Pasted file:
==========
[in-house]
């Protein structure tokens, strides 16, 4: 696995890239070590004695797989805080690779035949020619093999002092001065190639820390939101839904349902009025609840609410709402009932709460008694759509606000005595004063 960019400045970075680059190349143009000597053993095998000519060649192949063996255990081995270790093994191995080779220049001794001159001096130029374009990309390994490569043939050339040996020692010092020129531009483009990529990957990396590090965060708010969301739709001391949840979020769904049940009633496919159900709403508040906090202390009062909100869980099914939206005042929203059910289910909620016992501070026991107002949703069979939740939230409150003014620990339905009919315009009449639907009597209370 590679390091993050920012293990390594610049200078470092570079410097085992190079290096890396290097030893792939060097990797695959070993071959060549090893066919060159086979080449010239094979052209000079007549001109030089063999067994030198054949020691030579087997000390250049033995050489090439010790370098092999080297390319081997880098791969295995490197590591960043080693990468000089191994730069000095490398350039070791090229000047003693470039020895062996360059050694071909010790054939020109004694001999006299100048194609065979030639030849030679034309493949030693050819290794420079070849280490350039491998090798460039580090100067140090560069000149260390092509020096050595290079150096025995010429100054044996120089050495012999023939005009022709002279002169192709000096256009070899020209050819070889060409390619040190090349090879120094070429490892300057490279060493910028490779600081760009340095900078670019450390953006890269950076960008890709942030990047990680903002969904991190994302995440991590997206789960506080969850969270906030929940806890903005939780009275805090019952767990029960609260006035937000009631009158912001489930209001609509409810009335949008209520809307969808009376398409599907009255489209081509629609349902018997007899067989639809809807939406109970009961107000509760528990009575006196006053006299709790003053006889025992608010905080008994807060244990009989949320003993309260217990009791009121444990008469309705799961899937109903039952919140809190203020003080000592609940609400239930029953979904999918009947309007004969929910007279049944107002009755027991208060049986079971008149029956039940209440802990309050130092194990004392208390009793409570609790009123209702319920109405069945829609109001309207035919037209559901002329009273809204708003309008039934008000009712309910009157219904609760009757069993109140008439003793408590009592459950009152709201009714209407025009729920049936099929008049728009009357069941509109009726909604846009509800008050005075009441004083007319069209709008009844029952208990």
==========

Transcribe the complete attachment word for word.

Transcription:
[in-house]
């Protein structure tokens, strides 16, 4: 696995890239070590004695797989805080690779035949020619093999002092001065190639820390939101839904349902009025609840609410709402009932709460008694759509606000005595004063 960019400045970075680059190349143009000597053993095998000519060649192949063996255990081995270790093994191995080779220049001794001159001096130029374009990309390994490569043939050339040996020692010092020129531009483009990529990957990396590090965060708010969301739709001391949840979020769904049940009633496919159900709403508040906090202390009062909100869980099914939206005042929203059910289910909620016992501070026991107002949703069979939740939230409150003014620990339905009919315009009449639907009597209370 590679390091993050920012293990390594610049200078470092570079410097085992190079290096890396290097030893792939060097990797695959070993071959060549090893066919060159086979080449010239094979052209000079007549001109030089063999067994030198054949020691030579087997000390250049033995050489090439010790370098092999080297390319081997880098791969295995490197590591960043080693990468000089191994730069000095490398350039070791090229000047003693470039020895062996360059050694071909010790054939020109004694001999006299100048194609065979030639030849030679034309493949030693050819290794420079070849280490350039491998090798460039580090100067140090560069000149260390092509020096050595290079150096025995010429100054044996120089050495012999023939005009022709002279002169192709000096256009070899020209050819070889060409390619040190090349090879120094070429490892300057490279060493910028490779600081760009340095900078670019450390953006890269950076960008890709942030990047990680903002969904991190994302995440991590997206789960506080969850969270906030929940806890903005939780009275805090019952767990029960609260006035937000009631009158912001489930209001609509409810009335949008209520809307969808009376398409599907009255489209081509629609349902018997007899067989639809809807939406109970009961107000509760528990009575006196006053006299709790003053006889025992608010905080008994807060244990009989949320003993309260217990009791009121444990008469309705799961899937109903039952919140809190203020003080000592609940609400239930029953979904999918009947309007004969929910007279049944107002009755027991208060049986079971008149029956039940209440802990309050130092194990004392208390009793409570609790009123209702319920109405069945829609109001309207035919037209559901002329009273809204708003309008039934008000009712309910009157219904609760009757069993109140008439003793408590009592459950009152709201009714209407025009729920049936099929008049728009009357069941509109009726909604846009509800008050005075009441004083007319069209709008009844029952208990």